The back panel has five HDMI inputs and one output. (There’s also an HDMI input on the front.) This receiver is among the first to support HDMI 2.0a with all the trimmings, which include HDR (high dynamic range) video, HDCP 2.2 digital rights management for Ultra HD content, the full UHD frame rate of 60 hertz, 4:4:4 color, and 21:9 widescreen video passthrough. Conspicuously absent are UHD upsampling (available on the step-up model) and the MHL variant of HDMI for connecting a smartphone (available on neither model).

If you haven’t looked at the back panel of a $600 receiver lately, you might be surprised to note the sunset of the analog component video interface; Hollywood lobbied to have it killed because it supports high-definition video but doesn’t support anti-copy schemes. Let owners of early-generation HDTVs beware. Composite video has slimmed down to two ins and one out. While Denon does throw in an extra subwoofer output jack, there’s no multichannel input to connect a multichannel-analog-out signal source (such as a high-end Blu-ray player with premium DACs) and no analog multichannel output to feed an external multichannel amp. You pay more for those things now.

In the recent past, Denon would have been hailed as a conquering hero for fully integrating Wi-Fi, AirPlay, and Bluetooth wireless features. Now those things are taken for granted—and woe be to the manufacturer who demands a hundred bucks extra for an awkward adapter. Wi-Fi enables you to use AirPlay and DLNA devices without having to run Ethernet to the receiver. Denon adds its own HEOS Link IP control, which, in conjunction with a HEOS Link preamp module ($349), turns the receiver into a HEOS zone player while allowing the HEOS wireless multiroom app to boot up and control it. Streaming options include Pandora, SiriusXM Internet Radio, Spotify (which runs with the Spotify mobile app), and vTuner for Internet radio.

While most receiver manufacturers are now using home-baked (and sometimes half-baked) auto setup and room correction schemes, Denon takes the high road, ponying up licensing money for Audyssey room correction. The AVR-X1200W features the Audyssey Silver package, a notch higher than the Audyssey Bronze offered in last year’s similarly priced AVR-S900W. The difference includes a step up from MultEQ (with six measurement positions) to MultEQ XT (with eight measurement positions and greater filter resolution). So strong is Denon’s belief in proper room correction that they even provide a cardboard microphone stand, allowing you to get the mic at the right level without using a camera tripod or jury-rigging a pillow heap. Audyssey Silver also includes the excellent Dynamic EQ and Dynamic Volume modes to improve low-level listening and smooth out volume differences among sources.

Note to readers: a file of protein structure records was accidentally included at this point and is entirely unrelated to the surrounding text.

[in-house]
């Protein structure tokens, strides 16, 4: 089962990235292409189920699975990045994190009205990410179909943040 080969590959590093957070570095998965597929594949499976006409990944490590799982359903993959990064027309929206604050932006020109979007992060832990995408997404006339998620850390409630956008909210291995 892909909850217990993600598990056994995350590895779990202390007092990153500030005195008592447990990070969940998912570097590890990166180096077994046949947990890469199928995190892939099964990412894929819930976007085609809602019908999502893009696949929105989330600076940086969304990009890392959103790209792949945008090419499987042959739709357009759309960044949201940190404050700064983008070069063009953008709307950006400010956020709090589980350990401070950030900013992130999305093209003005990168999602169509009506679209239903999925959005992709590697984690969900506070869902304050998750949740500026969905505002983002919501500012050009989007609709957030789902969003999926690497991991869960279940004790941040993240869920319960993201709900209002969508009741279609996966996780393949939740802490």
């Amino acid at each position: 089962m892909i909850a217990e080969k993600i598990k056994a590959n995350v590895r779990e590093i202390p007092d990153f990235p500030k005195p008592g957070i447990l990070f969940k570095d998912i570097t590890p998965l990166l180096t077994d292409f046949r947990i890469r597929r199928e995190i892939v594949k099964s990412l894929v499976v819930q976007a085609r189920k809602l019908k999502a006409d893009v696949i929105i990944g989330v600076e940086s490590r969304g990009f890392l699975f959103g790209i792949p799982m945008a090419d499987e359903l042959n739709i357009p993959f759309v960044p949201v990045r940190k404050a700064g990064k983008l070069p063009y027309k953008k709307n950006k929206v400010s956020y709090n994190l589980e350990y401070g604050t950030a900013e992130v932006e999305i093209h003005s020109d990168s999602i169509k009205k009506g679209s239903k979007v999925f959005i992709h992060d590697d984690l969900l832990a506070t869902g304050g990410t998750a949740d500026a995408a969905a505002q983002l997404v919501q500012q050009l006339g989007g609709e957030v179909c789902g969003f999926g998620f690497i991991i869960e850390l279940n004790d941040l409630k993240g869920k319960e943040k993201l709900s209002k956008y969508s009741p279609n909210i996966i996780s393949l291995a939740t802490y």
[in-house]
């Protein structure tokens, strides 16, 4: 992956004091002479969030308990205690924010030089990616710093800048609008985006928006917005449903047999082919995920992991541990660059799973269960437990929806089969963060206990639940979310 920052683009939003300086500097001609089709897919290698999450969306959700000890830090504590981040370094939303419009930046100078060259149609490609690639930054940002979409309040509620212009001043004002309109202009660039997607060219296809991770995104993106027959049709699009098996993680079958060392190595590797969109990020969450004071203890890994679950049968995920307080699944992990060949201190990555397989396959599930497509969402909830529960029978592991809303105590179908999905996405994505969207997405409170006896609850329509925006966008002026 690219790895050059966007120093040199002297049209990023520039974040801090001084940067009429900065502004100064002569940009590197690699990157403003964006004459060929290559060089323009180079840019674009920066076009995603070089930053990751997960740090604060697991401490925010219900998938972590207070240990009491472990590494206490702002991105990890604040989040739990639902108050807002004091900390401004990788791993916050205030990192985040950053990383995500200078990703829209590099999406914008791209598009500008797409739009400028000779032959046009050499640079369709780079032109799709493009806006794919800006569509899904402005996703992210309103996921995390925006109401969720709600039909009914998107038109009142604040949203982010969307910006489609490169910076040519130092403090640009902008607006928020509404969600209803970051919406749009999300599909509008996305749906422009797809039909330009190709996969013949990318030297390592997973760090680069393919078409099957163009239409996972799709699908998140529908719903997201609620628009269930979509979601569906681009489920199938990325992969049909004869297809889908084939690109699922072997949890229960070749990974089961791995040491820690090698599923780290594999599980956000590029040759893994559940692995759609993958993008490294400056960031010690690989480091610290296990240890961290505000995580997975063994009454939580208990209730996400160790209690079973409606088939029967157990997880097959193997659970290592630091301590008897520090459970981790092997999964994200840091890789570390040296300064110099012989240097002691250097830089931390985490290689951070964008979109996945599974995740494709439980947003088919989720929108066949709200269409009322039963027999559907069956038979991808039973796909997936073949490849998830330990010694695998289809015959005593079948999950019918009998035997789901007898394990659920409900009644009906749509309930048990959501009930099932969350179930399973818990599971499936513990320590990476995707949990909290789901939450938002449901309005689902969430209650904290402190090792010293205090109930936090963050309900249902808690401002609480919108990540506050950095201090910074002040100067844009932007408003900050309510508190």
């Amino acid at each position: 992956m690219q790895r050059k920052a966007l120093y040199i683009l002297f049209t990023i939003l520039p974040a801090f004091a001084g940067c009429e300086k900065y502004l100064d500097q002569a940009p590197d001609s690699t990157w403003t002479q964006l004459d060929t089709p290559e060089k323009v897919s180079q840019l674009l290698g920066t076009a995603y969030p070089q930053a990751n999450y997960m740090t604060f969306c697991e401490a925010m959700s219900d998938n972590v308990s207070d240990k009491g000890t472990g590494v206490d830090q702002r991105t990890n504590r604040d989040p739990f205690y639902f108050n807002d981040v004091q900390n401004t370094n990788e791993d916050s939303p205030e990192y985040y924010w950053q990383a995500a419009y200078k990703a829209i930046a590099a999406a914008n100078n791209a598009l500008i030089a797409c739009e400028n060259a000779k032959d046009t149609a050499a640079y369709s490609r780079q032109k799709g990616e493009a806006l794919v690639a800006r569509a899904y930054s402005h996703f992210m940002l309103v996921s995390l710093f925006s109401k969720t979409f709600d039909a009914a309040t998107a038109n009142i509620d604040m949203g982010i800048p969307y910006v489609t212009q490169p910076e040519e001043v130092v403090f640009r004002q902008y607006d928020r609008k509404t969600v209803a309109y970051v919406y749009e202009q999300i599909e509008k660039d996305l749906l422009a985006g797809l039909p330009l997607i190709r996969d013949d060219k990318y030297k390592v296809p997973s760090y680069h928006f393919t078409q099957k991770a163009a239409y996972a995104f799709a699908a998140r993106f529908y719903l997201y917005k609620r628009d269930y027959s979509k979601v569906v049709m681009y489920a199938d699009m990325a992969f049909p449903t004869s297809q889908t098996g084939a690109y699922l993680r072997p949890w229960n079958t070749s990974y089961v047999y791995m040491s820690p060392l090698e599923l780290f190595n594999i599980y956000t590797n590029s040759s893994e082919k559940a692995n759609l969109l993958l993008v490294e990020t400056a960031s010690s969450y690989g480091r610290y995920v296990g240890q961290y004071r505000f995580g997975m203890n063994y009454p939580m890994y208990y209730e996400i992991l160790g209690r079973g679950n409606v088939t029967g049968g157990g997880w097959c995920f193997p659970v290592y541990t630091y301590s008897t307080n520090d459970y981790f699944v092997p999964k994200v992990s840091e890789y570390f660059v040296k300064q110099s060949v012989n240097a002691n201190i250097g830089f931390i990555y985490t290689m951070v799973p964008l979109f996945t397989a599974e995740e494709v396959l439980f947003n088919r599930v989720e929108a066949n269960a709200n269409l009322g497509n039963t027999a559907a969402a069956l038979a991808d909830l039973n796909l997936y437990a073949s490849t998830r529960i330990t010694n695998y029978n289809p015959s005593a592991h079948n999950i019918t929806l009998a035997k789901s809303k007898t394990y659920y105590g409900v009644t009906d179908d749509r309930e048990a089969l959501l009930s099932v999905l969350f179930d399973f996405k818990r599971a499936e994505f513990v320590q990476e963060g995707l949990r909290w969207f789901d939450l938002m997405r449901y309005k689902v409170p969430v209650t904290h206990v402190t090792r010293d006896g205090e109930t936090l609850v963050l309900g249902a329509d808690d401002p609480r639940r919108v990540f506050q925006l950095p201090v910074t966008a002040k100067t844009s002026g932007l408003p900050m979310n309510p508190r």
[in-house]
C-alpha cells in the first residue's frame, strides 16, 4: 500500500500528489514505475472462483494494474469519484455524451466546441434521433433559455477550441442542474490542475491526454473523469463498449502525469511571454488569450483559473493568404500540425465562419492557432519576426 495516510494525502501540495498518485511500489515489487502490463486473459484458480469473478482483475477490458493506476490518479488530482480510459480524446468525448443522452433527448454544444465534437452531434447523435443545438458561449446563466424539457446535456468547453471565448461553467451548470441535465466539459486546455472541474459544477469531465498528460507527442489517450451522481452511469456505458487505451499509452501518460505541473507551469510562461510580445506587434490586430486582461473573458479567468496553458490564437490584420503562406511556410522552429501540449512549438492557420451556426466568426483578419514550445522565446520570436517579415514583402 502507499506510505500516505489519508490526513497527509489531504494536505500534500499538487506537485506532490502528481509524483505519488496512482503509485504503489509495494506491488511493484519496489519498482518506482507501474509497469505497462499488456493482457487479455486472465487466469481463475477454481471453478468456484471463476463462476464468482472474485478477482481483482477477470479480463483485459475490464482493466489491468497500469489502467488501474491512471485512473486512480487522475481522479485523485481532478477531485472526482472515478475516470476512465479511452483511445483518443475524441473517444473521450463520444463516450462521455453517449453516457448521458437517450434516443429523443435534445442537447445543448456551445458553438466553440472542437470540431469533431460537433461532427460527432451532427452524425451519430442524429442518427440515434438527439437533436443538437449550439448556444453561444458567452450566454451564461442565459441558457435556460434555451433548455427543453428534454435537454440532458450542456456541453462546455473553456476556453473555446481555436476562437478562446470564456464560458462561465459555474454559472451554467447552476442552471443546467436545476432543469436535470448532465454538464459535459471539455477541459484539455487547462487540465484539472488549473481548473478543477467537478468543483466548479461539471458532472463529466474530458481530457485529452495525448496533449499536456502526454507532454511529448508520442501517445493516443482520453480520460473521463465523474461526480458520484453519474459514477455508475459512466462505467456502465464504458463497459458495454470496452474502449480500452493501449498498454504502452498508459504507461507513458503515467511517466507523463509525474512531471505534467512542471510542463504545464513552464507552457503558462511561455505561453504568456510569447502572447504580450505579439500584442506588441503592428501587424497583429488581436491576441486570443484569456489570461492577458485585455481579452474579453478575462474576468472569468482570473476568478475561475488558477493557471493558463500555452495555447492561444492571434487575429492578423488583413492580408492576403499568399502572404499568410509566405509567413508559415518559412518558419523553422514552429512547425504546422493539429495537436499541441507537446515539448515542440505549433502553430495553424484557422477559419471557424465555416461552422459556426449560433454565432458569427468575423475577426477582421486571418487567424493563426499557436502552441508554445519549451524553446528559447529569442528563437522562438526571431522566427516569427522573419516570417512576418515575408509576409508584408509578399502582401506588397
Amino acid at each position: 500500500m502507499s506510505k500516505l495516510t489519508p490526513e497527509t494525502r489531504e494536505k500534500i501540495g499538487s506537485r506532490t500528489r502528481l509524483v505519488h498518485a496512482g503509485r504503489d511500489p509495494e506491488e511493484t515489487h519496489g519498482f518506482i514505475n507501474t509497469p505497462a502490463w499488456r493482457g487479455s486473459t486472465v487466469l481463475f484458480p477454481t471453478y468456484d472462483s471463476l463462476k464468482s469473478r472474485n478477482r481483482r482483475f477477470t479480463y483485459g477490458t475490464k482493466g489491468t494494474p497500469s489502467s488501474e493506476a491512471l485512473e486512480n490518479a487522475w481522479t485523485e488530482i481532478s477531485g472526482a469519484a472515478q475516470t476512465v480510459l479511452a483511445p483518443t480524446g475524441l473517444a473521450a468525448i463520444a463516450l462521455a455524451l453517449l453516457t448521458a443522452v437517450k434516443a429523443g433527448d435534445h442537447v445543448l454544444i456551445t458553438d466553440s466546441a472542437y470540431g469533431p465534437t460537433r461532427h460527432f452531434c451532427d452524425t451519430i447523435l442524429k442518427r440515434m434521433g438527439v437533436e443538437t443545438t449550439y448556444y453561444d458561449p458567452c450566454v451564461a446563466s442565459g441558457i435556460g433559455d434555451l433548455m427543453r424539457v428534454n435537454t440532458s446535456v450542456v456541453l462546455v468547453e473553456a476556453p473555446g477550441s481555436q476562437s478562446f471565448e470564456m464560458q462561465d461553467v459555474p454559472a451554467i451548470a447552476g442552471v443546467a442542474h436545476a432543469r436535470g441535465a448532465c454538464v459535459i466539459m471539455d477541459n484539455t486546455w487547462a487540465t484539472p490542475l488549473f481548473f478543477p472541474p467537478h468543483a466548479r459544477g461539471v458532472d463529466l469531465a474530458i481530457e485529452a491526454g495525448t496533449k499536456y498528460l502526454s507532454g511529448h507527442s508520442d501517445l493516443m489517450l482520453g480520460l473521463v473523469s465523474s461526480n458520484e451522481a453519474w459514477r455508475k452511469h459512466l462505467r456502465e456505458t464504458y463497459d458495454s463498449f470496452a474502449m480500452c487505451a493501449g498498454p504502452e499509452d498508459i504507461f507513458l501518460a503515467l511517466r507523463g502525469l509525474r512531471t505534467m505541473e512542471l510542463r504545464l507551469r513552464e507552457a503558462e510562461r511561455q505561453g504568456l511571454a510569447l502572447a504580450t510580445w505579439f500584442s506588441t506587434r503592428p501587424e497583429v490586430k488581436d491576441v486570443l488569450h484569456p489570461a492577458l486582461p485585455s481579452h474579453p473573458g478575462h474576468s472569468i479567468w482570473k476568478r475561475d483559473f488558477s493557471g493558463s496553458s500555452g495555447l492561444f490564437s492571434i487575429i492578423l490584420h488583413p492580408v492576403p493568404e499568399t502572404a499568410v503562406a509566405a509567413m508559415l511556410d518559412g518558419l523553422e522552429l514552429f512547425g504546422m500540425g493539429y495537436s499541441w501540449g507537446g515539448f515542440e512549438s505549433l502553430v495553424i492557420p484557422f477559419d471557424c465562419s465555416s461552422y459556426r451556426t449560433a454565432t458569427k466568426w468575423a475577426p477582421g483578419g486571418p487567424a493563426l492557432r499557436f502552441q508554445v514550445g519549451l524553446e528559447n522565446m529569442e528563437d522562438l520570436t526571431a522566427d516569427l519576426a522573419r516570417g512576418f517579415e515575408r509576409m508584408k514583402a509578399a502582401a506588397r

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hifijohn's picture

If Mark had really, really done his homework he would know that the Denon 910 blows the 1200 away and costs less. The Denon 2200 did cost $200 more than the 910 with a few better features. Wake up Mark, Denon saw their screw up. 1200 now priced below 910 & 2200 now just $20 above 910. Get serious, do your job!!!

maclgallant's picture

i just picked up the newer 1400H,

quick question, IF i BI-AMP the front L/R channels

in 5.1 action sequences would my L/R be receiving 94.8w?

also how much power would the receiver be pushing when listening to music in Stereo?

thank you